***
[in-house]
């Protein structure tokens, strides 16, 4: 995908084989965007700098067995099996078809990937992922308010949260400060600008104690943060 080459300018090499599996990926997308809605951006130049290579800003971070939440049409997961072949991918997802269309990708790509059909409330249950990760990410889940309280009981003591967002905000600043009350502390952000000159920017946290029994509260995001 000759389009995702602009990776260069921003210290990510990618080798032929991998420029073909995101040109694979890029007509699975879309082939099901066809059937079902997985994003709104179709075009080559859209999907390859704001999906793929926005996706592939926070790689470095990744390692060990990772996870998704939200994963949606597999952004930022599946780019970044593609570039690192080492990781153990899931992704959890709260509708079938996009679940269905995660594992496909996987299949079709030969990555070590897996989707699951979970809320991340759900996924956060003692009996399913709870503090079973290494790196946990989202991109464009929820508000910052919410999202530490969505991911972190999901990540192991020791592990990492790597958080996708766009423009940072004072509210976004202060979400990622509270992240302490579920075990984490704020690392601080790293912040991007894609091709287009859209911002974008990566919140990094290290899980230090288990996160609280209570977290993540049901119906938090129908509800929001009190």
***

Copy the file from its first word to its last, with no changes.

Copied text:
[in-house]
């Protein structure tokens, strides 16, 4: 995908084989965007700098067995099996078809990937992922308010949260400060600008104690943060 080459300018090499599996990926997308809605951006130049290579800003971070939440049409997961072949991918997802269309990708790509059909409330249950990760990410889940309280009981003591967002905000600043009350502390952000000159920017946290029994509260995001 000759389009995702602009990776260069921003210290990510990618080798032929991998420029073909995101040109694979890029007509699975879309082939099901066809059937079902997985994003709104179709075009080559859209999907390859704001999906793929926005996706592939926070790689470095990744390692060990990772996870998704939200994963949606597999952004930022599946780019970044593609570039690192080492990781153990899931992704959890709260509708079938996009679940269905995660594992496909996987299949079709030969990555070590897996989707699951979970809320991340759900996924956060003692009996399913709870503090079973290494790196946990989202991109464009929820508000910052919410999202530490969505991911972190999901990540192991020791592990990492790597958080996708766009423009940072004072509210976004202060979400990622509270992240302490579920075990984490704020690392601080790293912040991007894609091709287009859209911002974008990566919140990094290290899980230090288990996160609280209570977290993540049901119906938090129908509800929001009190």